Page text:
Our Russian adventure: part 5
Well this is it: we’re in the final stages. After over five years of talking, planning, building, testing and more testing we have arrived at the Baikonur Cosmodrome for the final phase of the YES2 adventure.
Well, it’s been a really eventful few days here. As you know, last Friday we witnessed the launch of YES2 together with the Foton-M3 on the Soyuz-U rocket from the Baikonur Cosmodrome. The launch was a resounding success as we learned about 8 minutes after of the insertion of the Foton-M3 scientific module into a favourable orbit.
After we heard the news, we took a little time to celebrate the first success of the mission. The last few weeks had been really tense at times. Completing everything ahead of time and checking everything two or three times was really important, but it all hinged on a successful launch.
On the 25th September, the deployment of the YES2 tether will begin, so the last week has been really hectic with the preparations for that. We’ve had to move all our equipment and materials from the Cosmodrome to the Mission Control Centre at Korolyev in Moscow, where Marco has been preparing for the beginning of his role in the post launch operations.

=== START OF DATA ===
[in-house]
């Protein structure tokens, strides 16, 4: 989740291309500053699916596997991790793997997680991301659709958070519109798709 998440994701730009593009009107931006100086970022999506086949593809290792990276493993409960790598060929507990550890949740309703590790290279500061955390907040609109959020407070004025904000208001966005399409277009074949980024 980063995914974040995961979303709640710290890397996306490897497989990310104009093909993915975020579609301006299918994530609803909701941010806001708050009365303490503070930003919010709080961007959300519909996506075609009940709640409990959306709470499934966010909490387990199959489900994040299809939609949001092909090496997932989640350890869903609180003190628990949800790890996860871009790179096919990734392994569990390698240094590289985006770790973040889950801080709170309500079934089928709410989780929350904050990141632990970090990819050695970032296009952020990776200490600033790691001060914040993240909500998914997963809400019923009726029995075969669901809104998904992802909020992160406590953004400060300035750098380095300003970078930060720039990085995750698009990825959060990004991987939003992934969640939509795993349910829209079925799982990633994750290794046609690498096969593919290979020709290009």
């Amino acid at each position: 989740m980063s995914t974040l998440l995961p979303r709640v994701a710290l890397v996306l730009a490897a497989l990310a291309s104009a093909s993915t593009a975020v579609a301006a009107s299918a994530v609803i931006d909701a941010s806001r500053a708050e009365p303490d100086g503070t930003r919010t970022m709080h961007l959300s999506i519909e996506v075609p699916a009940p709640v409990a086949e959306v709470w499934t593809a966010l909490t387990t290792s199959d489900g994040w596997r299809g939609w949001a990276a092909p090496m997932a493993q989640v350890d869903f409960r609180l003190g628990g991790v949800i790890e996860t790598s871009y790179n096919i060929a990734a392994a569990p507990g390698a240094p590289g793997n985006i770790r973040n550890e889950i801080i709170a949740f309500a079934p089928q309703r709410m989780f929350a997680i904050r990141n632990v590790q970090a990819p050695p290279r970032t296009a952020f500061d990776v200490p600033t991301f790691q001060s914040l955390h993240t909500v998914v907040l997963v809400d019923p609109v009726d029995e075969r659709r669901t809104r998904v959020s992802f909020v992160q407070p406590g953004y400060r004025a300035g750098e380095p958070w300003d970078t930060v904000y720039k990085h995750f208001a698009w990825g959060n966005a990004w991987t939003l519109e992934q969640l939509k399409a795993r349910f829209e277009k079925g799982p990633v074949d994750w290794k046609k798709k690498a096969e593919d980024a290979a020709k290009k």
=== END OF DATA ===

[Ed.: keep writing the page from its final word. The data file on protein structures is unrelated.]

He has been using the mission simulation software to calculate the accurate time tags to send to the Foton space craft for each stage of the YES2 deployment. Now that the Foton is in orbit, he has the necessary variables (data about the orbital parameters of YES2) to accurately calculate when to send the time tag instructions to Foton for YES2 to act upon.
One effect of Marco’s current activities is that he has now generated more accurate information on when the tether will be visible in the night sky during the deployment. Have a look at “Observe YES2” here on the web site to see the updated visibility information.
Well, we’ve got to get back to work, but join us here soon for the next instalment of our Russian adventure.